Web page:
WHO bracing for health challenges in Asia-PacificSeptember 26th, 2008 - 10:34 am ICT by IANS
Manila, Sep 26 (DPA) The World Health Organization (WHO) is bracing for major health challenges in Asia and the Pacific ranging from the continuing scourge of tuberculosis to emerging health security concerns brought about by climate change and globalization.Shigeru Omi, outgoing regional director of WHO’s Western Pacific Office, said that while the region has done well in addressing health threats and concerns during the past decade, the challenges ahead remained daunting.
He cited the unfinished battle with tuberculosis, malaria, dengue and HIV, which continue to afflict millions of people in the region.
“We have many challenges in the years to come,” he said at the start of a five-day meeting of the WHO Regional Committee in Manila this week.
“In addition to the unfinished agenda of communicable and noncommunicable diseases, I think this region has two main challenges: One is health system development, and the other is global health security,” he said.
Those challenges somewhat eclipsed WHO’s more notable achievements in the Asia-Pacific during the past decade, which included the near-eradication of polio.
WHO data showed that the region’s last indigenous polio case - a 15-month-old Cambodian girl - was reported in March 1997.
The region was also on track to achieve the elimination of measles by 2012, with a 97-per-ent fall in cases recorded from 2000 to 2007.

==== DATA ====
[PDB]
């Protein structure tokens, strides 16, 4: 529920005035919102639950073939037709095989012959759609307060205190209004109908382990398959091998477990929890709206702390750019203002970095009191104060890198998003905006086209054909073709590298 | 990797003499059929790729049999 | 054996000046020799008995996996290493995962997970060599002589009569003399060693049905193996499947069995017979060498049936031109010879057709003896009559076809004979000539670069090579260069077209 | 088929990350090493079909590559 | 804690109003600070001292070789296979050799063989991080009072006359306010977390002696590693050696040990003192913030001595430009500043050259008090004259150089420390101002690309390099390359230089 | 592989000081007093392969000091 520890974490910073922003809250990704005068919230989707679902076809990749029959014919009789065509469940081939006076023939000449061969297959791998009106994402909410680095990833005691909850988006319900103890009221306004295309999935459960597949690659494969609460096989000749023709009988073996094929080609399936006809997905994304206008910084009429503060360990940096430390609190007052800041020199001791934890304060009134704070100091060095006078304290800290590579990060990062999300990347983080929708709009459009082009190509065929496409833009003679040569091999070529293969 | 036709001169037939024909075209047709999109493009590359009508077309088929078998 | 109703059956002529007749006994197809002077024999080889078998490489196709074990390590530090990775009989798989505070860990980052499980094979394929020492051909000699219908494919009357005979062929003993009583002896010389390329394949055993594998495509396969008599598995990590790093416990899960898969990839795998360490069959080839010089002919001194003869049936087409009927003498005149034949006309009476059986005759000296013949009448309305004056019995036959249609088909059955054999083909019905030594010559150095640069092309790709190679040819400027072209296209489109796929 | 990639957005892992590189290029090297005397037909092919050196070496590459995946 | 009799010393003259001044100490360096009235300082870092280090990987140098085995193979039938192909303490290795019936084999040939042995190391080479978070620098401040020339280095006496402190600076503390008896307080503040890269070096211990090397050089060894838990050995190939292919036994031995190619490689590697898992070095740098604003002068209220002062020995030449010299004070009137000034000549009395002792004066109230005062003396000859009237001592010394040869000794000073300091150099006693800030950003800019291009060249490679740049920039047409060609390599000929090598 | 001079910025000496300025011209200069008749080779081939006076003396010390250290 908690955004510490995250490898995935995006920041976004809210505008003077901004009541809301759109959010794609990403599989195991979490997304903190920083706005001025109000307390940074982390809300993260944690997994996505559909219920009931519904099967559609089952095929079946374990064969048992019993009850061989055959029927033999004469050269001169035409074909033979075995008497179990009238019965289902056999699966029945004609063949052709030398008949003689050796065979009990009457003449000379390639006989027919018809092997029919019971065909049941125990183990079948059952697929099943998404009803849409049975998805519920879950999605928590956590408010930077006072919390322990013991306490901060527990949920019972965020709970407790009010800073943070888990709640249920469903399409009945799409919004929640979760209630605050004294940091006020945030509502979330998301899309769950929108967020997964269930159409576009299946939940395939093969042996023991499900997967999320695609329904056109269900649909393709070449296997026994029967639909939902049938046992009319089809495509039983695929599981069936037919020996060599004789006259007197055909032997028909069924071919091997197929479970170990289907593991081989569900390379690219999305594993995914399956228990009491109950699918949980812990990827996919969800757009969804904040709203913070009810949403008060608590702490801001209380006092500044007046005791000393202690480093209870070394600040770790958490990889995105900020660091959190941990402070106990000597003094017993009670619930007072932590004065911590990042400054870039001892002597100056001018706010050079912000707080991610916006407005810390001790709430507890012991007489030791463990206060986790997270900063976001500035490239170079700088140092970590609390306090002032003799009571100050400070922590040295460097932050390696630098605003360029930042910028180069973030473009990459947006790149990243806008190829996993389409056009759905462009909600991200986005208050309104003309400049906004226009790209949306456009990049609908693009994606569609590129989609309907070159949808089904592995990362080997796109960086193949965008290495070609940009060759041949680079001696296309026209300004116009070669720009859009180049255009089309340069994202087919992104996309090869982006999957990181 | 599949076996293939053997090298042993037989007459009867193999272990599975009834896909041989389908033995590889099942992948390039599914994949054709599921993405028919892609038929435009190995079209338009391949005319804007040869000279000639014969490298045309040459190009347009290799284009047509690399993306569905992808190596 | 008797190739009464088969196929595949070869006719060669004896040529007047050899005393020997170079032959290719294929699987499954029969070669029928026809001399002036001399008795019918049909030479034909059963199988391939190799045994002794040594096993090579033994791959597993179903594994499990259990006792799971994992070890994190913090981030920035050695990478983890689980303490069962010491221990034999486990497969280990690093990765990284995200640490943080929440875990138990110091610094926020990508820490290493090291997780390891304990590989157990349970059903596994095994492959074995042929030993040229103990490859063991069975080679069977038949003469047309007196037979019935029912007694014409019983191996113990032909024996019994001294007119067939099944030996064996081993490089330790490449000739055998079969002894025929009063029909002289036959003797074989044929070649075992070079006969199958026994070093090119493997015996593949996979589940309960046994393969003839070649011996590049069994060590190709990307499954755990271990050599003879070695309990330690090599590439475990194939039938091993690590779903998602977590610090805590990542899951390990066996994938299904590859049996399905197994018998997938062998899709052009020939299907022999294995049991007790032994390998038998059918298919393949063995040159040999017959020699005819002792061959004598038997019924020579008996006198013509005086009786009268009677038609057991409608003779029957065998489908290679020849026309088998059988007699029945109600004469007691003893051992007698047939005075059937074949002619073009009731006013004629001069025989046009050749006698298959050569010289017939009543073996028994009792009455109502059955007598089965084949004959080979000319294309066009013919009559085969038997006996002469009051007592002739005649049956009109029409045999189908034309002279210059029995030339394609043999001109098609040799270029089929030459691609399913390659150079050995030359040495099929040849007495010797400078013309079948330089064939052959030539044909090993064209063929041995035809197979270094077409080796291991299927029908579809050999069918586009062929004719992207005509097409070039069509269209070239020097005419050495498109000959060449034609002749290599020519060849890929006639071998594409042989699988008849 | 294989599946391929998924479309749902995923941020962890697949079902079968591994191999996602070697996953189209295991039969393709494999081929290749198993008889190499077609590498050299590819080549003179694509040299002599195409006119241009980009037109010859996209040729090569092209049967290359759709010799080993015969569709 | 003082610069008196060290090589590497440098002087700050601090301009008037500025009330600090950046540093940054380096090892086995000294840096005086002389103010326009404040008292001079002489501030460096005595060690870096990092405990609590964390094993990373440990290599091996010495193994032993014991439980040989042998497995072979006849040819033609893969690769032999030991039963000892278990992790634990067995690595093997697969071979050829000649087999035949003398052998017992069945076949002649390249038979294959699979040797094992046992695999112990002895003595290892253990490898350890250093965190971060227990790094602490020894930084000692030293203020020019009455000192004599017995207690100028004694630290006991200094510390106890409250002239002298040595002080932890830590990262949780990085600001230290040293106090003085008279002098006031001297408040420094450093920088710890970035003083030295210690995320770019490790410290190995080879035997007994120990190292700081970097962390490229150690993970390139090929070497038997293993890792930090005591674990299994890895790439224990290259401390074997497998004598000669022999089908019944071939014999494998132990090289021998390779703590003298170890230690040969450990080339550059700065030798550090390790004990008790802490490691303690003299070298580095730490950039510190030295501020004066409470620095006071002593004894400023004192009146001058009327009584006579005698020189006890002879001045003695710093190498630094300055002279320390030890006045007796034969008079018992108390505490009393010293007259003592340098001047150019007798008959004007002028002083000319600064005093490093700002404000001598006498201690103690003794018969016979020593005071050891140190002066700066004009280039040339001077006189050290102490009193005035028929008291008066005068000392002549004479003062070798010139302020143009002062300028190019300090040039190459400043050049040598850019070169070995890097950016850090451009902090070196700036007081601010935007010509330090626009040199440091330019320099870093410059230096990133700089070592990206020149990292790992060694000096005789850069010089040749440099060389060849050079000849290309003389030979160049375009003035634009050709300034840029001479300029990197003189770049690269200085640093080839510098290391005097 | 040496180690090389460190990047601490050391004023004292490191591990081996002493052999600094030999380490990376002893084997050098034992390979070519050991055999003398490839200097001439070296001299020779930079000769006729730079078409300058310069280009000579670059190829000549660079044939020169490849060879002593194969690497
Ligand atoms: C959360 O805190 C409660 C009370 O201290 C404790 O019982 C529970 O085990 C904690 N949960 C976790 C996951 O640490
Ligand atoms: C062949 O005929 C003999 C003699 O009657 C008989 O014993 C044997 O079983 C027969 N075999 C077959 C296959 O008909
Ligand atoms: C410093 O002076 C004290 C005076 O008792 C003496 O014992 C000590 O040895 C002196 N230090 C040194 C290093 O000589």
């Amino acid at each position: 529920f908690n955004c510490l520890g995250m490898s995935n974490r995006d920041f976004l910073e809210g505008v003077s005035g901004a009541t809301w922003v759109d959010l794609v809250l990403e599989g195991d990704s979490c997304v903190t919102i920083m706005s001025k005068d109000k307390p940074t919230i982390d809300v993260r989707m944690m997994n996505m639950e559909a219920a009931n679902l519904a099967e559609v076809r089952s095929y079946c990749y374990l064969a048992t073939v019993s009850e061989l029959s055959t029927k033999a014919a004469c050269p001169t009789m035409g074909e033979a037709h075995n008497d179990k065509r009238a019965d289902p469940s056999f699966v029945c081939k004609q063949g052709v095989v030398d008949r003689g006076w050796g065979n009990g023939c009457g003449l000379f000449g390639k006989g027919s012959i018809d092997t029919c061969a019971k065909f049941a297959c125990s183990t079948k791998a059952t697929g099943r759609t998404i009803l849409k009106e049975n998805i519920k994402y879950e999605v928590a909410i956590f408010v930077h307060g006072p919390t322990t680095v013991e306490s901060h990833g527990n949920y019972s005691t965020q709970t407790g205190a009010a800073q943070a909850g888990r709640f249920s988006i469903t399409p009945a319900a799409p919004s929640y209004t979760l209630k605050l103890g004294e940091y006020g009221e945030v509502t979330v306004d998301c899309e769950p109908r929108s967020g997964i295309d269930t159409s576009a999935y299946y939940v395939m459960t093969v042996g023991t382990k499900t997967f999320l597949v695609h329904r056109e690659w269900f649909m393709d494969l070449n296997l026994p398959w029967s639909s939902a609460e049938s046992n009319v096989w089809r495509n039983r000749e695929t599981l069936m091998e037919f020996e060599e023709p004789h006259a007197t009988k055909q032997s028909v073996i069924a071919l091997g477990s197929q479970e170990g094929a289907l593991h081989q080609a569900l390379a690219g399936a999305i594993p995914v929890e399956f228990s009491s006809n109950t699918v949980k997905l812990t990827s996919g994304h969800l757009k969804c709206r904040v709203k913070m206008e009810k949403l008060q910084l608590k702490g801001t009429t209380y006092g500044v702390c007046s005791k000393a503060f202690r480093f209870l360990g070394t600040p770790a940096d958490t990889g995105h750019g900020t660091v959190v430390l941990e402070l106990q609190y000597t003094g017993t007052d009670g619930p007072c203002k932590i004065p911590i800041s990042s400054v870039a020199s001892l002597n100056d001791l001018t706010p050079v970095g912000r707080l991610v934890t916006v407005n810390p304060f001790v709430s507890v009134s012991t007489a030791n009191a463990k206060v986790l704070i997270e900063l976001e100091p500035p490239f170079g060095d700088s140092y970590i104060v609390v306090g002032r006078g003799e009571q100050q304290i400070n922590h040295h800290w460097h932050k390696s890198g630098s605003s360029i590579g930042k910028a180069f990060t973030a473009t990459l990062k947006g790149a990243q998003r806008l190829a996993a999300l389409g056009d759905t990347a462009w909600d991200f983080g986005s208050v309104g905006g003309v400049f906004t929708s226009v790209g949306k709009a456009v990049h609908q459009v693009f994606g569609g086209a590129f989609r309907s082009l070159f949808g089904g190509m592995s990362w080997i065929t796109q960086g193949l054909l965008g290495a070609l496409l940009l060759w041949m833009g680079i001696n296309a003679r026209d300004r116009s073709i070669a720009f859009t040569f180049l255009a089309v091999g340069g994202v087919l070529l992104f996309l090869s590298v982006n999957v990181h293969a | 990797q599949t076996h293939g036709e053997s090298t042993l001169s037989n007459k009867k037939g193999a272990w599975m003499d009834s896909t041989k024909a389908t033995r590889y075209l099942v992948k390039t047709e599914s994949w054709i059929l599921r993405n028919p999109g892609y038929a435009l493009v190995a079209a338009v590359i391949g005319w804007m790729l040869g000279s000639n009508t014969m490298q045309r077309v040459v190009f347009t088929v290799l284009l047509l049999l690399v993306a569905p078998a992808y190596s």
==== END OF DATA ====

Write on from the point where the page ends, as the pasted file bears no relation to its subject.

Omi, 59, who steered the regional WHO office for the past 10 years, conceded that his office had not been as successful in strengthening health systems in the region.
“More work has to be done,” he told delegates.
Omi stressed the need to strengthen human resources in the health sector and improve the health finance systems in member countries to effectively address traditional as well as emerging diseases and other health-related challenges.
WHO records showed an upsurge in dengue fever in the region to 221,860 cases in 2007 from a low of 46,662 cases seven years earlier.
The UN’s world health body also noted that while malaria cases have declined 40 per cent since 1992, global warming could reverse the trend and lead to an upsurge.
It also pointed out that much work must be done to deal with tuberculosis, which afflicts 3.5 million people in the region and claims more than 350,000 lives each year.
HIV infections remained a major health threat in the region with an estimated 1.3 million people living with the disease, WHO said. About 150,000 new infections and 63,000 AIDS-related deaths were recorded last year, it added.
Aside from diseases, the region also faces serious challenges related to food safety, Omi said.
He said there is a serious need to improve food safety control mechanisms amid a steady rise in the international trade of food brought about by globalization.
Omi noted that the recent scandal over melamine-contaminated baby formula in China, which has killed four babies and afflicted at least 53,000, underscored the need for more rigid food safety regulation.
“All countries are vulnerable,” he said. “Just like viruses, these products do not recognize national boundaries.”
South Korean medical expert Shin Young Soo, who is set to replace Omi in February, said the next five years “are of critical importance for WHO and member states.”
“The threat of emerging health problems and challenges remains imminent,” he said, “but challenge is the other side of opportunity.”
Shin cited the increasing attention and importance given to health issues by world leaders and international organizations as evidenced by this year’s summit declaration by the Group of Eight leading industrialized nations, which committed $60 billion to boost health programmes.
Shin, 64, promised to provide strong leadership, continue reforms and reinvent WHO to make the organization more responsive in meeting the challenges ahead.
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